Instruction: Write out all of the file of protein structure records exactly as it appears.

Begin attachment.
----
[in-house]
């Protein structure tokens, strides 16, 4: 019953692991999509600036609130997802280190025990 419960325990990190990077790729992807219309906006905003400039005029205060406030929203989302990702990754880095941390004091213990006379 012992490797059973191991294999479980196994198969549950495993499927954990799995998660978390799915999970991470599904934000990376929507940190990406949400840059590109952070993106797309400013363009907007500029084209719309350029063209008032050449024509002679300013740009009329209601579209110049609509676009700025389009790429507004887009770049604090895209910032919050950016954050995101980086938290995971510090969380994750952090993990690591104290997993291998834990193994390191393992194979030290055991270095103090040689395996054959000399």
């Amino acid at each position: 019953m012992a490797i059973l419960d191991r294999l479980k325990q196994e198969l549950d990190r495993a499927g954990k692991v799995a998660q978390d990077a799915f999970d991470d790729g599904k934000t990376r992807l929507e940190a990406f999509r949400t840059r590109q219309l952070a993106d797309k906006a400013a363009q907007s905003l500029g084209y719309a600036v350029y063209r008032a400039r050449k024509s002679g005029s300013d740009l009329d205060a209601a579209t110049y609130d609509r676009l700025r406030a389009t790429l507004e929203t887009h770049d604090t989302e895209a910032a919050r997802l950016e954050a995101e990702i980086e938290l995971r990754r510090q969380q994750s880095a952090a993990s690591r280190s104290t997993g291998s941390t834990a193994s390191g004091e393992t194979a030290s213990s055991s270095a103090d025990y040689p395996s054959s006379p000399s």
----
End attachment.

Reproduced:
[in-house]
């Protein structure tokens, strides 16, 4: 019953692991999509600036609130997802280190025990 419960325990990190990077790729992807219309906006905003400039005029205060406030929203989302990702990754880095941390004091213990006379 012992490797059973191991294999479980196994198969549950495993499927954990799995998660978390799915999970991470599904934000990376929507940190990406949400840059590109952070993106797309400013363009907007500029084209719309350029063209008032050449024509002679300013740009009329209601579209110049609509676009700025389009790429507004887009770049604090895209910032919050950016954050995101980086938290995971510090969380994750952090993990690591104290997993291998834990193994390191393992194979030290055991270095103090040689395996054959000399």
């Amino acid at each position: 019953m012992a490797i059973l419960d191991r294999l479980k325990q196994e198969l549950d990190r495993a499927g954990k692991v799995a998660q978390d990077a799915f999970d991470d790729g599904k934000t990376r992807l929507e940190a990406f999509r949400t840059r590109q219309l952070a993106d797309k906006a400013a363009q907007s905003l500029g084209y719309a600036v350029y063209r008032a400039r050449k024509s002679g005029s300013d740009l009329d205060a209601a579209t110049y609130d609509r676009l700025r406030a389009t790429l507004e929203t887009h770049d604090t989302e895209a910032a919050r997802l950016e954050a995101e990702i980086e938290l995971r990754r510090q969380q994750s880095a952090a993990s690591r280190s104290t997993g291998s941390t834990a193994s390191g004091e393992t194979a030290s213990s055991s270095a103090d025990y040689p395996s054959s006379p000399s």